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Biden increases delegate lead over Sanders after more allocated in Texas

The former vice president is on top, 565 to 506, in the race to the nomination.
Image: Democratic 2020 U.S. presidential candidate former Vice President Joe Biden speaks at a campaign event in Dallas
Joe Biden at a campaign event in Dallas on March 2, 2020.Eric Thayer / Reuters

Joe Biden's delegate lead over Bernie Sanders increased Thursday after a majority of Texas' pledged delegates were allocated from the party's primary this week.

Biden won Texas — which, with 228 pledged delegates, was the second-largest Super Tuesday prize — netting 34.5 percent of the vote, compared to 29.9 percent for Sanders. Mike Bloomberg, who dropped out of the race on Wednesday, got 14.4 percent.

As a result, according to NBC News, Biden has been awarded 94 delegates in Texas, as of Thursday morning. Sanders has netted 78 in the state, and Bloomberg has been awarded four. Elizabeth Warren, who dropped out of the race Thursday morning, got three.

Only 49 delegates in Texas are still to be awarded.

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The latest allocation in Texas increases Biden’s lead in the overall delegate count. As of Thursday morning, Biden had 565 pledged delegates, compared to 506 for Sanders, according to NBC News.

In addition to his surprise victory in Texas on Tuesday, Biden won nine other states, according to NBC News projections. The biggest prize of the night, however, California, remained unclaimed.

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The total delegate haul from Super Tuesday has yet to be completely determined because many states have yet to fully report their results — including California, where 415 delegates are at stake, and where Sanders is leading the popular vote 34 percent to 25 percent, with 57 percent of the state counted. NBC News has not yet projected in California.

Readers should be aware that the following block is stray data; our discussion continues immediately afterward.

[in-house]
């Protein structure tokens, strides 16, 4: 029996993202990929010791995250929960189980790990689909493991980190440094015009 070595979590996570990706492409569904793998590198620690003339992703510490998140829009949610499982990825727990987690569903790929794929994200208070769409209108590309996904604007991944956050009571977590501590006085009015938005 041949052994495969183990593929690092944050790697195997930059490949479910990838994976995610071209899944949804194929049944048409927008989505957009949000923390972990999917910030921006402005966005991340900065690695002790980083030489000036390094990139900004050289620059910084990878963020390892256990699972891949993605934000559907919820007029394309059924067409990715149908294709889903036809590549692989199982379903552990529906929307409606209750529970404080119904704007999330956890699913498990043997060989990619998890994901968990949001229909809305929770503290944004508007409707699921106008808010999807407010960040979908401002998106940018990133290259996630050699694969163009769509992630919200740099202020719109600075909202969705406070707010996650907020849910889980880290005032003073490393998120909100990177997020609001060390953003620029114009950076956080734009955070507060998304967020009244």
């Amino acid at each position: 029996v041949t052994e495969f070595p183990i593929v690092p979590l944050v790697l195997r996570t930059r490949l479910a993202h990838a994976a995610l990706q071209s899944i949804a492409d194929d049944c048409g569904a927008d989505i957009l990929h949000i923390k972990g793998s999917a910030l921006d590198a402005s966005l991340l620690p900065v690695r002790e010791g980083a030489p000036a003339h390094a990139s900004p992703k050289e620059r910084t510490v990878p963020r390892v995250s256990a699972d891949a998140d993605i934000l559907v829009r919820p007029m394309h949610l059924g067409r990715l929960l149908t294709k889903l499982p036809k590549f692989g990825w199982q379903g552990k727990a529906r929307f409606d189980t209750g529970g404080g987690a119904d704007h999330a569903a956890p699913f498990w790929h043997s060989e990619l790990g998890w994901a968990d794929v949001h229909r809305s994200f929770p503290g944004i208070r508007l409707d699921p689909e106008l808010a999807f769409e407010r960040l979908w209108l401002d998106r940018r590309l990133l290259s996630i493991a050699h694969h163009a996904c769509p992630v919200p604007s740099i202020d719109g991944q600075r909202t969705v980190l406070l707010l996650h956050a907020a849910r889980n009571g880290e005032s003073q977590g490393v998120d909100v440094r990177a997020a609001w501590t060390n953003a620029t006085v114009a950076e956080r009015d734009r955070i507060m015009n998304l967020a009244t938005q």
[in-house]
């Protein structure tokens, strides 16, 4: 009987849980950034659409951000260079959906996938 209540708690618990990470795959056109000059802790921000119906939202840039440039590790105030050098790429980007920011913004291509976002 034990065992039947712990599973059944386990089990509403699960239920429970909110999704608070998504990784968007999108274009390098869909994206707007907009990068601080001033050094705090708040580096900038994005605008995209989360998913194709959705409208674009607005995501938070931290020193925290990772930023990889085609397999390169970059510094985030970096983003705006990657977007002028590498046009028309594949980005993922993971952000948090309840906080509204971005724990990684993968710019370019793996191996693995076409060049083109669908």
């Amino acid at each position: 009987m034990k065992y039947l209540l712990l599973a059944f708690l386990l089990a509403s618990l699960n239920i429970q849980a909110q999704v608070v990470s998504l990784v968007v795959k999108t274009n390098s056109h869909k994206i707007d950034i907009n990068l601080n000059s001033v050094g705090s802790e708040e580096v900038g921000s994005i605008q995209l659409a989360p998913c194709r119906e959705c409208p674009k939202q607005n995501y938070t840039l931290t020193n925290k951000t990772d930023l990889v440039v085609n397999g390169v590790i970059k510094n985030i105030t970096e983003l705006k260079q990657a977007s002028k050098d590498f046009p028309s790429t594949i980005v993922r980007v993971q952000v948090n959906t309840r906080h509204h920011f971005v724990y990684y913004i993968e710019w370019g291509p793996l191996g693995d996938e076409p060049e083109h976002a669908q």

California is known to be slow to count its ballots, but, as of Wednesday night, NBC News had allocated 161 of its delegates to Sanders, and 100 to Biden. Warren had received three.

On Super Tuesday, Biden won more states and by wider margins than many observers had expected, easily making up his delegate deficit coming out of the first four early contests. His showing puts him in position to potentially win the 1,991 delegates needed to secure an outright majority and clinch the Democratic presidential nomination.

In addition to Texas, he prevailed in the Virginia, North Carolina, Alabama, Tennessee, Oklahoma, Arkansas, Minnesota and Massachusetts Democratic primaries, according to NBC News projections, sweeping the South with his strength among black voters and making an inroad in the upper Midwest after a key endorsement from Minnesota Sen. Amy Klobuchar. He was also the apparent winner in the Maine Democratic primary, according to NBC News.

Sanders, meanwhile, won his home state of Vermont, and Colorado and Utah.

The goal of the Democratic presidential primary is to amass delegates to capture the nomination, not popular votes, and winning states does not necessarily mean a candidate will win the most delegates. Candidates need to cross a 15 percent threshold to win any delegates, which are awarded both at the statewide level and usually by congressional district.